Thanks, but no thanks.
That was the answer Thursday from Nevada Republican Gov. Brian Sandoval following reports that President Obama was considering him as a potential nominee for the Supreme Court vacancy. Sandoval says he’s already told the White House he’s not interested.
“Earlier today, I notified the White House that I do not wish to be considered at this time for possible nomination to the Supreme Court of the United States,” Sandoval said in a statement, adding he’s told key Senate leaders the same. “The notion of being considered for a seat on the highest court in the land is beyond humbling and I am incredibly grateful to have been mentioned.”
It remains unclear how serious the White House may have been about considering Sandoval.
The nomination of any Republican to the seat left by the late Justice Antonin Scalia would be seen as an attempt by Obama to break the Senate GOP blockade of any of his choices.
Senate Majority Leader Mitch McConnell, R-Ky., has said his 54-member GOP caucus is opposed to holding confirmation hearings or a vote on Obama's pick, insisting that the choice rests with the next president.
Whether GOP senators would ease their opposition with a Republican nominee is an open question. But on the campaign trail, Democratic presidential front-runner Hillary Clinton already had come out against the Sandoval nomination idea.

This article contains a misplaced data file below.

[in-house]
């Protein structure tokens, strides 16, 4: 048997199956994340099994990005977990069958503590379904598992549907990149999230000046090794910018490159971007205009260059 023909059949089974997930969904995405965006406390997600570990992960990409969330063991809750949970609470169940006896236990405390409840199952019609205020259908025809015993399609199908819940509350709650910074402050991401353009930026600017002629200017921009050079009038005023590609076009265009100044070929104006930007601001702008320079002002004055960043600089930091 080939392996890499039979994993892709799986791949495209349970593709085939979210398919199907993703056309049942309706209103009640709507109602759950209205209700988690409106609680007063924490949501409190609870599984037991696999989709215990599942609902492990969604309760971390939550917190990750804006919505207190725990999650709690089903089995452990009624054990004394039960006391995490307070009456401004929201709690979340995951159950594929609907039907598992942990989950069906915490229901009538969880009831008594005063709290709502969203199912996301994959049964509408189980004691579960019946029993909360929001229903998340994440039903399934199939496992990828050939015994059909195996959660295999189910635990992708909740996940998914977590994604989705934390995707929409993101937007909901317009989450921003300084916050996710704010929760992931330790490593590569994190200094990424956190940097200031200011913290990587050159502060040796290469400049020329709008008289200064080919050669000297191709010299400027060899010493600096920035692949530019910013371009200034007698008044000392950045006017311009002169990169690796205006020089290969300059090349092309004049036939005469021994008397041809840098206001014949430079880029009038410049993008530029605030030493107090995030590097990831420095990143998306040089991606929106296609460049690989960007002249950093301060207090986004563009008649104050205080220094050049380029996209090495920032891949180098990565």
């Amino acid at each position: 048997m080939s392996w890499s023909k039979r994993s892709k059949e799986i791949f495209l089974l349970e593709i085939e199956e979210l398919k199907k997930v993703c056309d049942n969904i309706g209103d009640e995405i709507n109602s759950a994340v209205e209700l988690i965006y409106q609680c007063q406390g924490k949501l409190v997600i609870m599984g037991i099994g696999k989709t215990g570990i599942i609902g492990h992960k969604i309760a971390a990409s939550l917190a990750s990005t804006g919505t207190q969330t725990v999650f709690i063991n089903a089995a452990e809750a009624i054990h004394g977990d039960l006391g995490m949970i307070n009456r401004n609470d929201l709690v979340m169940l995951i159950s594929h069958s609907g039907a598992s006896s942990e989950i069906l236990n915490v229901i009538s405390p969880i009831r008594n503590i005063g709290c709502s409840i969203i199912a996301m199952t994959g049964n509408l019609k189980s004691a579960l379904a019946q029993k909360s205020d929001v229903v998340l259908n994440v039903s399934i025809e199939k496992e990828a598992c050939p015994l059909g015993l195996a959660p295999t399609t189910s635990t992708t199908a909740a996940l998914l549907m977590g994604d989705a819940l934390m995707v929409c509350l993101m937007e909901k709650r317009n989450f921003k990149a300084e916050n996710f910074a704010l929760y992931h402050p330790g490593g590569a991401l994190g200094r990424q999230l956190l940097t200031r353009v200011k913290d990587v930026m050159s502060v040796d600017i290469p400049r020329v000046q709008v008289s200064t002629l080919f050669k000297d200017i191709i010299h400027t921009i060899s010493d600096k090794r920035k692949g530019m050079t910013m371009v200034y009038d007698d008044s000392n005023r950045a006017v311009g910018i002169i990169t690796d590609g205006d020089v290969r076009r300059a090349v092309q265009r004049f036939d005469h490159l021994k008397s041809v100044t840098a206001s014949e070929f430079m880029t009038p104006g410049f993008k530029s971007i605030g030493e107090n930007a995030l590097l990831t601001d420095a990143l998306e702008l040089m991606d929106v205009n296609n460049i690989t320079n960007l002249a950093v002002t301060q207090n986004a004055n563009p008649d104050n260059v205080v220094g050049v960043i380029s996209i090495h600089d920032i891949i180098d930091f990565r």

“There has been some talk maybe the president will nominate the Republican governor of Nevada. Now I love Nevada … and I know the governor has done some good things, but I sure hope the president chooses a true progressive who will stand up for the values and the interests of the people of this country,” she said earlier Thursday.
The White House still won’t confirm that Sandoval was under consideration.
White House Press Secretary Josh Earnest said Obama plans to meet next week with leaders of the Senate Judiciary Committee, and “intensive consultation” on a nomination will continue.
Sandoval's communications director said Wednesday that the governor had not been contacted by the White House.
Sandoval met with Senate Minority Leader Harry Reid, D-Nev., on Monday in Washington while he was in town for a meeting of the National Governors Association. On Thursday, House Democratic Leader Nancy Pelosi said she thought it would be a good idea for President Obama to nominate a Republican.
Before Sandoval, 52, became the state's first Hispanic governor, he was the state's first Hispanic federal judge. He supports abortion. But liberal groups swiftly came out against the nomination idea.
"Nominating Sandoval to the Supreme Court would not only prevent grassroots organizations like Democracy for America from supporting the president in this nomination fight, it could lead us to actively encouraging Senate Democrats to oppose his appointment," said Democracy for America.
Limited to two terms, Sandoval's final term as governor expires in early 2019. He announced last year that he would not seek Reid's seat, in this November's election, a race in which Sandoval would have been a strong favorite.
The Associated Press contributed to this report.